Historical Hot Spots in Walton County
While much of Walton County has a timeless feel to it, these local communities are steeped in history.
With roots dating back to the 1820s, there are all sorts of fascinating sites that lend perspective to the county’s rich heritage. Take a short drive – or even set out on a bike – and start discovering some of the places that lend unique depth to this destination.
One of the first buildings and the first church in the area was Point Washington Methodist Church (1290 N Co Hwy 395, Santa Rosa Beach). Established between 1888 and 1893, this classic, white-washed church still holds services every Sunday morning at 8:45 and 11:00.
A few years after Point Washington Methodist Church was established, Simeon Strickland and his timber baron son-in-law, William Henry Wesley, constructed the Wesley House (181 Eden Gardens Road, Santa Rosa Beach) in 1897. In 1963, the historic home was purchased by Lois Genevieve Maxon, a former reporter from New York who restored it before gifting the home and 10 and a half acres to the state of Florida in 1968. Now the home sits on 163 acres in beautiful Eden Gardens State Park. The Camellia Festival held each February invites visitors to stroll through the Camellia garden and grounds, tour the historic manor and interact with volunteers dressed in period attire.
Grayton Beach was the first community established in South Walton – founded in the mid-1880s and named after Army Major Charles T. Gray. While in Grayton Beach, you can visit the site of the first general store of the area, The White Elephant. Built by W.H. Butler and his son Van, the future founders of other South Walton communities, The White Elephant would go on to become another iconic hot spot in South Walton, The Red Bar (70 Hotz Avenue, Grayton Beach).
The great hurricane of 1926 washed out the foundation of Grayton Beach’s largest home at the time, but it still remains standing today! Built in 1890, the structure had several names in its early years like the “Grayton Hotel” and the “Grayton Grand,” but the home has been referred to by locals as the “Wash-a-Way House” (10 Hotz Ave, Grayton Beach) ever since the storm. Wash-a-Way has since been renovated but has preserved historic elements such as a sailor’s signature in one of the closets which dates back to the home’s time as Coast Guard headquarters during WWII.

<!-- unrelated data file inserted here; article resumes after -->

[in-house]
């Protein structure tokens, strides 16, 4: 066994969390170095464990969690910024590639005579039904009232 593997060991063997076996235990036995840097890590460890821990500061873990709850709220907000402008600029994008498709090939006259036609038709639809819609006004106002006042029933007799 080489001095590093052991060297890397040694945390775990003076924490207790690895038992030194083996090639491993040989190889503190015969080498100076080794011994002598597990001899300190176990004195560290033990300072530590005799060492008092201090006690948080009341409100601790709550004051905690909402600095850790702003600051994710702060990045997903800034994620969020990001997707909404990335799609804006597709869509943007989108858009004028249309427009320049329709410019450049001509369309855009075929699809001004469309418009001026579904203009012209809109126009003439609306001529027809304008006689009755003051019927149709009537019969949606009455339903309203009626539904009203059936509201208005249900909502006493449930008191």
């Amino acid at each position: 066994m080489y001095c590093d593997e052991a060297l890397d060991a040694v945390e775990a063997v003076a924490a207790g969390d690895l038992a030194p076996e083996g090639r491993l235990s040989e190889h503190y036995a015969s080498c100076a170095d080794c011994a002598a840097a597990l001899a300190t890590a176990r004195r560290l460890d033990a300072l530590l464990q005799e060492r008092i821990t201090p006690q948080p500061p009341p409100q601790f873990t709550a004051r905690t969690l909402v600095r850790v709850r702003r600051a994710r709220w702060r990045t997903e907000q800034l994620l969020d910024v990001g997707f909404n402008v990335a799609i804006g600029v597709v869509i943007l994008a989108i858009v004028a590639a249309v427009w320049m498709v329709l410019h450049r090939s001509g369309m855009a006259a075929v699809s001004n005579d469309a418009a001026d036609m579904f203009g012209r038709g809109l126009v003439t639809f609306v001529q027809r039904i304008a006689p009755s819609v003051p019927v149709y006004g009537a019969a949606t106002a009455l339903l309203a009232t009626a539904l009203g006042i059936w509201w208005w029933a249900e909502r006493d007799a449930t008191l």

Another historic home in the area, Shepherd Cottage (179 Defuniak Street, Grayton Beach), is one of the few remaining original early cottages of “Old Grayton Beach.” The quaint cottage has received modern updates but has maintained many original characteristics.
Local folklore claims that Hogtown Bayou got its name from passels of wild hogs that roamed the woods here. However, it was destined for more civilized inhabitants. In the late 1800s, Charles Cessna began developing this area southeast of Choctawhatchee Bay into the community of Santa Rosa Beach. By the early 1900s, Hogtown Bayou had become a thriving town center, with a population around 1,200. It was home to two turpentine mills, a sugar cane syrup factory and a cannery, along with several other businesses. A general store and hotel welcomed visitors arriving by steamboat.
A crop disaster and hurricane may have marked the beginning of the end for the prosperous town, but it’s still a peaceful place to visit today. Cessna Landing is a beautiful park that allows for fishing, picnics and fun by the water. And the nearby Bayou Arts Center of Walton County is a vibrant venue for art classes, events and workshops.
Up in DeFuniak Springs, you can take an informative walking tour of Circle Drive. This once-gated resort was the epicenter of the Florida Chautauqua Assembly that started in 1885 and thrived here until the late 1920s. Nearly 200 historic buildings surround Lake DeFuniak, about 40 of which are noted on the National Register of Historic Places. Among them is St. Agatha’s Episcopal Church (144 Circle Drive). Built in 1896, it showcases what is known as the Carpenter Gothic architectural style. There’s also the 4,000-seat Chautauqua Hall of Brotherhood (95 Circle Drive). Luminaries like Harriet Beacher Stowe, William Jennings Bryan and Red Cross founder Clara Barton once spoke here.
Today, eighteen detailed signs carry you through the history of Circle Drive. These are complemented by a map of the 1884 campus, offering a great then-and-now sense of perspective.
So, treat yourself to a step back in time. Each of these attractions lends yet another layer to your one-of-a-kind experience in Walton County. Not only are they interesting to check out, but they also create a further sense of balance with all the modern amenities and natural beauty.